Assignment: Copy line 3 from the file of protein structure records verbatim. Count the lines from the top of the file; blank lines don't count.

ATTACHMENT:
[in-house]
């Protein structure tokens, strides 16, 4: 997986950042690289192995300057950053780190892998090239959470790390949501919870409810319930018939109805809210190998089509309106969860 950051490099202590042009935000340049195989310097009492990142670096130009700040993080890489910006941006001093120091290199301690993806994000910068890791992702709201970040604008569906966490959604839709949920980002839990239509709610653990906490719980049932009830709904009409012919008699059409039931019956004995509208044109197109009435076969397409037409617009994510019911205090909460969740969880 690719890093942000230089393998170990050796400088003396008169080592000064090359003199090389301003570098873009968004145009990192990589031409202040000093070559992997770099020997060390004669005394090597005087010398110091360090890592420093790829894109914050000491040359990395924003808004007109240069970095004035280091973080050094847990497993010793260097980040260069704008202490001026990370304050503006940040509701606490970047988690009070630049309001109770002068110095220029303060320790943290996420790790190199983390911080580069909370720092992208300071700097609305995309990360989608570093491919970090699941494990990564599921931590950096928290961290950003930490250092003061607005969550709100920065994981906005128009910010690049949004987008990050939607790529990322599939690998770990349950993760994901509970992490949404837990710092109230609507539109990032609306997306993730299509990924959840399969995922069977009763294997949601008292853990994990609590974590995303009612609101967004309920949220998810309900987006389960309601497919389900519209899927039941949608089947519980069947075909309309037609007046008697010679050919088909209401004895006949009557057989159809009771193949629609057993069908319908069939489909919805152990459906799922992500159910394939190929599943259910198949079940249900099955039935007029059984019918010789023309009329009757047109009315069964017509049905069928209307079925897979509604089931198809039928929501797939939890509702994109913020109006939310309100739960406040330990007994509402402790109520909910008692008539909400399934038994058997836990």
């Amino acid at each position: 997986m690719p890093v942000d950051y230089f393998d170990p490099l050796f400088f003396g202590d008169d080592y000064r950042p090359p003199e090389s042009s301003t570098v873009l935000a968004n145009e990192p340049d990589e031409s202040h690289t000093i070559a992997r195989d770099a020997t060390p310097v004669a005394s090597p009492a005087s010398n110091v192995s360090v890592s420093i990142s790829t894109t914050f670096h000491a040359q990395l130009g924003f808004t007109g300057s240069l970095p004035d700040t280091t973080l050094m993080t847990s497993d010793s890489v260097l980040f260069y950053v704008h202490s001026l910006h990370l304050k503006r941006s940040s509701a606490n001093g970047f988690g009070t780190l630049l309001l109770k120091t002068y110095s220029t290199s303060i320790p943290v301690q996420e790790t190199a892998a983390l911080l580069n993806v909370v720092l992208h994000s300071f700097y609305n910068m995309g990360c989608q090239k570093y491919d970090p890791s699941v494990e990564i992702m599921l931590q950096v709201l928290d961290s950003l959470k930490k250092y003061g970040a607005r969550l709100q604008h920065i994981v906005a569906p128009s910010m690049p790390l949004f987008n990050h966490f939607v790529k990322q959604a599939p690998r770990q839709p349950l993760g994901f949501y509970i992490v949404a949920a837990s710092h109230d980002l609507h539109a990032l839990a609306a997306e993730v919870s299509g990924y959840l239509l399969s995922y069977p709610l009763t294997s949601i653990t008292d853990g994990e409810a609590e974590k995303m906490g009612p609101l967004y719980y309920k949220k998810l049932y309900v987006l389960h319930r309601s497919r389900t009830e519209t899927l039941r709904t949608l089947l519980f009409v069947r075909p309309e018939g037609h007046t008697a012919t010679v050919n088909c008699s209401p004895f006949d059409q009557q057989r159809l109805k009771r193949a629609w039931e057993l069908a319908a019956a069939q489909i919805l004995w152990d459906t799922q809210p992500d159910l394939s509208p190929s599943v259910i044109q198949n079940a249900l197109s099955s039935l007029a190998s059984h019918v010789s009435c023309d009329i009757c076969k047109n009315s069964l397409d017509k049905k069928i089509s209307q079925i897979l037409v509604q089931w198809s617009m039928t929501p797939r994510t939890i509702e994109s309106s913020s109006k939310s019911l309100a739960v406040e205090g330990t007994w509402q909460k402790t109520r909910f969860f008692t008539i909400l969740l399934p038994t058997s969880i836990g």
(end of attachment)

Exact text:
């Amino acid at each position: 997986m690719p890093v942000d950051y230089f393998d170990p490099l050796f400088f003396g202590d008169d080592y000064r950042p090359p003199e090389s042009s301003t570098v873009l935000a968004n145009e990192p340049d990589e031409s202040h690289t000093i070559a992997r195989d770099a020997t060390p310097v004669a005394s090597p009492a005087s010398n110091v192995s360090v890592s420093i990142s790829t894109t914050f670096h000491a040359q990395l130009g924003f808004t007109g300057s240069l970095p004035d700040t280091t973080l050094m993080t847990s497993d010793s890489v260097l980040f260069y950053v704008h202490s001026l910006h990370l304050k503006r941006s940040s509701a606490n001093g970047f988690g009070t780190l630049l309001l109770k120091t002068y110095s220029t290199s303060i320790p943290v301690q996420e790790t190199a892998a983390l911080l580069n993806v909370v720092l992208h994000s300071f700097y609305n910068m995309g990360c989608q090239k570093y491919d970090p890791s699941v494990e990564i992702m599921l931590q950096v709201l928290d961290s950003l959470k930490k250092y003061g970040a607005r969550l709100q604008h920065i994981v906005a569906p128009s910010m690049p790390l949004f987008n990050h966490f939607v790529k990322q959604a599939p690998r770990q839709p349950l993760g994901f949501y509970i992490v949404a949920a837990s710092h109230d980002l609507h539109a990032l839990a609306a997306e993730v919870s299509g990924y959840l239509l399969s995922y069977p709610l009763t294997s949601i653990t008292d853990g994990e409810a609590e974590k995303m906490g009612p609101l967004y719980y309920k949220k998810l049932y309900v987006l389960h319930r309601s497919r389900t009830e519209t899927l039941r709904t949608l089947l519980f009409v069947r075909p309309e018939g037609h007046t008697a012919t010679v050919n088909c008699s209401p004895f006949d059409q009557q057989r159809l109805k009771r193949a629609w039931e057993l069908a319908a019956a069939q489909i919805l004995w152990d459906t799922q809210p992500d159910l394939s509208p190929s599943v259910i044109q198949n079940a249900l197109s099955s039935l007029a190998s059984h019918v010789s009435c023309d009329i009757c076969k047109n009315s069964l397409d017509k049905k069928i089509s209307q079925i897979l037409v509604q089931w198809s617009m039928t929501p797939r994510t939890i509702e994109s309106s913020s109006k939310s019911l309100a739960v406040e205090g330990t007994w509402q909460k402790t109520r909910f969860f008692t008539i909400l969740l399934p038994t058997s969880i836990g």